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A Potted History of Flitwick Mill

Flitwick Mill is a Grade II listed watermill on the south-eastern side of the village of Flitwick. According to the listing at English Heritage (407/17/32) it is a late 18th or early 19th century watermill. It was intially a third of its current size and was extended in the later 19th century and then restored and repaired in the late 20th century.  To the south and south-west of the mill is a clay lined mill race and sluice system.

The watermill originally had two sets of mill stones that were driven from a cast iron overshot wheel. A third set of mill stones were added that were driven originally by a steam engine and later by an electric motor. The grain was stored in bins on the second floor and was fed into the stones via wooden shutes.

Flitwick appears in the Domesday survey 1086 AD and was part of the landholdings belonging to the Augustinial Priory at Dunstable. The Goodman family owned and operated the mill from around the middle of the 18th century until its closure in 1987.

For more information, see the new website at www.flitwickmill.co.uk

15 thoughts on “Home

  1. Wow Can I the 1st bag of flour!

    Seriously though I know it is/will be a lot of work but it should be worth it, what a fabulous building… good luck to you both and if you need to get away from it you can come and have some sanity in Dorset……. Ross

  2. Have you considered getting the water wheel to work again and generating hydro-electric power? After an initial outlay you’d be able to get free electricity and even sell it back to the national grid!

  3. I just wanted to say congratulations on purchasing the Mill. I was very interested in buying it but by the time I was given the details from Jackson-Stops I think you had already put an offer in.

    It will be a wonderful life-long project and a great family home…

    Enjoy 🙂

    Mark

  4. Congratulations on your mill. We live amongst the machinery of a watermill in North Cornwall so aspects of your project are all too familiar. We’re civilised but unfinished. Best wishes, please get in touch if you’d like a chat.

  5. I remember talking with Mrs Goodman, it would have been in the late seventy’s. She told me that she had applied to English Heritage for a grant to restore the mill.
    English heritage were happy to provide a grant of………wait for it……….2.5%. They also wanted final say on the plans. Needless to say the Goodmans were not in a position to carry out the works
    I believe their son is a Town councillor in Flitwick.

    • Hi Mark,

      From what we’ve seen, it was increasingly difficult for the Goodman family to keep the mill in working order.

      Rumour has it that in the later days, the Goodmans were using the mill to make dog food. Eventually, they discovered that the supplies they bought to make the dog food were costing them more than the price of dog food in the newly built Flitwick Tesco.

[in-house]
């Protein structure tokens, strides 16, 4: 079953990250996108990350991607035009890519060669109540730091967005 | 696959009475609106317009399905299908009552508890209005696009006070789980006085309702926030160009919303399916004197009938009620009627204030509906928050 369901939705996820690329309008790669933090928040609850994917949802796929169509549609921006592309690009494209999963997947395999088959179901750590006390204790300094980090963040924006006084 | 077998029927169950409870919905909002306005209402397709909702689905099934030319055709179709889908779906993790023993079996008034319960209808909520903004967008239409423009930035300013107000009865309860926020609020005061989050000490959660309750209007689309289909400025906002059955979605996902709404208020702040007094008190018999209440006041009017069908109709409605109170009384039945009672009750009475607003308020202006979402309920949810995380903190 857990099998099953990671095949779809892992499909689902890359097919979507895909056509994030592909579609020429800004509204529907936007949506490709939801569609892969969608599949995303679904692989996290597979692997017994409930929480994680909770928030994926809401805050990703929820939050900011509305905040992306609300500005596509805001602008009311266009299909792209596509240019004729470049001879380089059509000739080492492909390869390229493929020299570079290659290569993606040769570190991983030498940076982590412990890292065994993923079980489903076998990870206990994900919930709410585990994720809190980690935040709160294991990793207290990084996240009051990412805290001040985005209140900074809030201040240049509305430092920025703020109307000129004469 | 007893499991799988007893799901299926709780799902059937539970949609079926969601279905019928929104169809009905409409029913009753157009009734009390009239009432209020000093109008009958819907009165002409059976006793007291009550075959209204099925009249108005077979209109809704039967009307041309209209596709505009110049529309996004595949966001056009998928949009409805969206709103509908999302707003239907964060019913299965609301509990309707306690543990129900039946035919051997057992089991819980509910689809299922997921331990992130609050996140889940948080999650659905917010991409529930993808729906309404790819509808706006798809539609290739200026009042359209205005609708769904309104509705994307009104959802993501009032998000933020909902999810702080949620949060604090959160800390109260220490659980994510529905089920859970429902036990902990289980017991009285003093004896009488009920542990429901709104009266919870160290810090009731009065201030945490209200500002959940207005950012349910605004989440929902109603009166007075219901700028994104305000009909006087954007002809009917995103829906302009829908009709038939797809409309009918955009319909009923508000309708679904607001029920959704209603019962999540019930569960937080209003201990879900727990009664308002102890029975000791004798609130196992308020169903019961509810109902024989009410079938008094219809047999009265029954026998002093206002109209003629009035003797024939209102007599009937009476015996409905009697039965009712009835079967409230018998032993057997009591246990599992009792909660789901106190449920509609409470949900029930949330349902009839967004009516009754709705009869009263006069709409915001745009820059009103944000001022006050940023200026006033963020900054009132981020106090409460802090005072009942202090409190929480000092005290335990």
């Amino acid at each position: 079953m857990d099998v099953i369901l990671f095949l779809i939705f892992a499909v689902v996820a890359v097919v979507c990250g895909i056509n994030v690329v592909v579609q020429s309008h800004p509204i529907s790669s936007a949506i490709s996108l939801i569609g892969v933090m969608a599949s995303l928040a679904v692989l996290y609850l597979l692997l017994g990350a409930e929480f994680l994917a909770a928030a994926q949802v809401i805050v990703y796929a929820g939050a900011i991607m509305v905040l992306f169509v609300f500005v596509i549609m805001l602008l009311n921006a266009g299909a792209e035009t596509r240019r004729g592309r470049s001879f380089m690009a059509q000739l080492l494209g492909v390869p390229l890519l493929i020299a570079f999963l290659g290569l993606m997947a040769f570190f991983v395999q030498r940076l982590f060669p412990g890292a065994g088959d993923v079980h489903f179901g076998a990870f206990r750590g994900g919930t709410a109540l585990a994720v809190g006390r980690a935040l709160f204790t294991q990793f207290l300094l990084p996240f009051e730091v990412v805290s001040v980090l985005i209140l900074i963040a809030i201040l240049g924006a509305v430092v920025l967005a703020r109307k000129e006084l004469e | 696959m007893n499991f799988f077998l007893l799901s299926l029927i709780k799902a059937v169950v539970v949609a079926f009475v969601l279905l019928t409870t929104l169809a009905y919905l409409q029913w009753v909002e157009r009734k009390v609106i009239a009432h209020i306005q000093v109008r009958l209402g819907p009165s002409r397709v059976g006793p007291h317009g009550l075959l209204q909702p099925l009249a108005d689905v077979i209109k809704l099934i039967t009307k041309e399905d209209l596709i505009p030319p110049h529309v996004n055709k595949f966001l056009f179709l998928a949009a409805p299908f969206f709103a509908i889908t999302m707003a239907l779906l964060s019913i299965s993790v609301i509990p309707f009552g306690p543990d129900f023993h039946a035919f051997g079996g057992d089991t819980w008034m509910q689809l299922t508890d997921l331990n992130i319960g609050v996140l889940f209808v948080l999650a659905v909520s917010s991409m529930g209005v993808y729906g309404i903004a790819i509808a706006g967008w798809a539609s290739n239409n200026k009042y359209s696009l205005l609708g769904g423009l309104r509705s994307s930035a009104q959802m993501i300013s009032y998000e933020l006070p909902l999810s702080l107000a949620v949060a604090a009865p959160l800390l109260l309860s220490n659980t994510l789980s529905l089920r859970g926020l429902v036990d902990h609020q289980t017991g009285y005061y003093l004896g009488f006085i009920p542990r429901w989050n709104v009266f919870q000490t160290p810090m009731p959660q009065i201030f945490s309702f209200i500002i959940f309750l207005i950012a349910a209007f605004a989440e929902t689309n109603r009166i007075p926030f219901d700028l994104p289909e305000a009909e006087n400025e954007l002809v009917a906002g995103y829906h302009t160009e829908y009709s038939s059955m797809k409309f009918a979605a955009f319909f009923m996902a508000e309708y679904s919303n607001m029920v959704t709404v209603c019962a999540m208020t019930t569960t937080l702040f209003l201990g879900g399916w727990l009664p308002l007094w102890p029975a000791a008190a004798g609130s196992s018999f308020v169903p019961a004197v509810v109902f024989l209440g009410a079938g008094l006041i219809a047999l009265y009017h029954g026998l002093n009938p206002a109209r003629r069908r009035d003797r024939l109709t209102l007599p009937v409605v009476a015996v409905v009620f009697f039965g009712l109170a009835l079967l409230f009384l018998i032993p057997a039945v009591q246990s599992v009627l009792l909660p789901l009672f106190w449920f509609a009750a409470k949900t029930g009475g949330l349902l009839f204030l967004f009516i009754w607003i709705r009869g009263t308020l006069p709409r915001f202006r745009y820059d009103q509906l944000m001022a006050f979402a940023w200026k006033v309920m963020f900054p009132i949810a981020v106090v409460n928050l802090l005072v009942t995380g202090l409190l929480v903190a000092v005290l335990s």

Their troubles with upkeep probably started much earlier.

      In a letter dated 1st November 1982, Richard Goodman writes

      “Dear Sir,

      The Water Wheel here requires re-lining and several buckets replacing.

      After repeated attempts we can find no-one who will take this type of work on, and as this Mill is a building of Special Architectural or Historic interest I shall be glad to XXXX if you know of any Millwrights.

      Yours faithfully,
      R. Goodman”

      Luckily, there are still a few millwrights still around, and a few engineers who know what to do with the machinery so we are still confident that we will find a solution that gets the waterwheel moving again.

  6. I remember visiting as a child. Richard Goodman (1853-1935) is my great grandfather. I now live in Cyprus but would love to make a return visit when there is an open day. Jon Goodman.

    • Hello Jon

      I wonder if you know the names of the children of Richard Goodman? I have always understood that my Uncle was born and grew up at Flitwick Mill. I think he must have been born around 1880 so it does seem likely that he was the son of Richard. I have known this branch of the family all my life.

      It would be interesting to hear from you. Tony Cocks

      • Hi Tony.
        As I understand it, there were six children born to Richard (b.1853) and Mary Kate Tassel (b.1857), four of them sons. I have Charles Richard (b.1880), Richard (b.1884), Ralph (b.1889) who was my grandfather, and W. Neville for whom I have no date and guess was called William. If your uncle was born in 1880 he must be Charles who had a son called John who ran the mill with his wife Delia. I was fortunate to meet Delia and her daughter some years ago, but would love to hear from others. My email: goodman@cytanet.com.cy
        Jon.

  7. Thank you for the information on our Flitwick Mill. We live in Water Lane and remember the Goodman family. Hope the restoration goes well.

  8. Hallo, I am Diane Poole (nee Goodman) and remember visiting the mill as a child in the late 60s/early 70s. I seem to remember falling into the millstream and being given my cousin Roland’s clothes to change into. He was one of 3 children of John and Delia who ran the mill at the time. My grandfather Walter Neville lived at the mill I think as a child and I remember his sister-in-law too, Auntie Vi, Roland’s granny and Charles’s wife. I do have some details of the family tree which I am trying to type up. Tony Cocks told me about this thread.

    • Thank you Diane. That’s very interesting, I had no idea about Walter Neville’s family, that makes you my second cousin as our grandfathers were brothers. I also visited the mill as a child and seem to remember Rowland had a great deal of family history though I don’t have any contact details for him. Please let me know if you manage to get some of your family tree down on paper. Jon.

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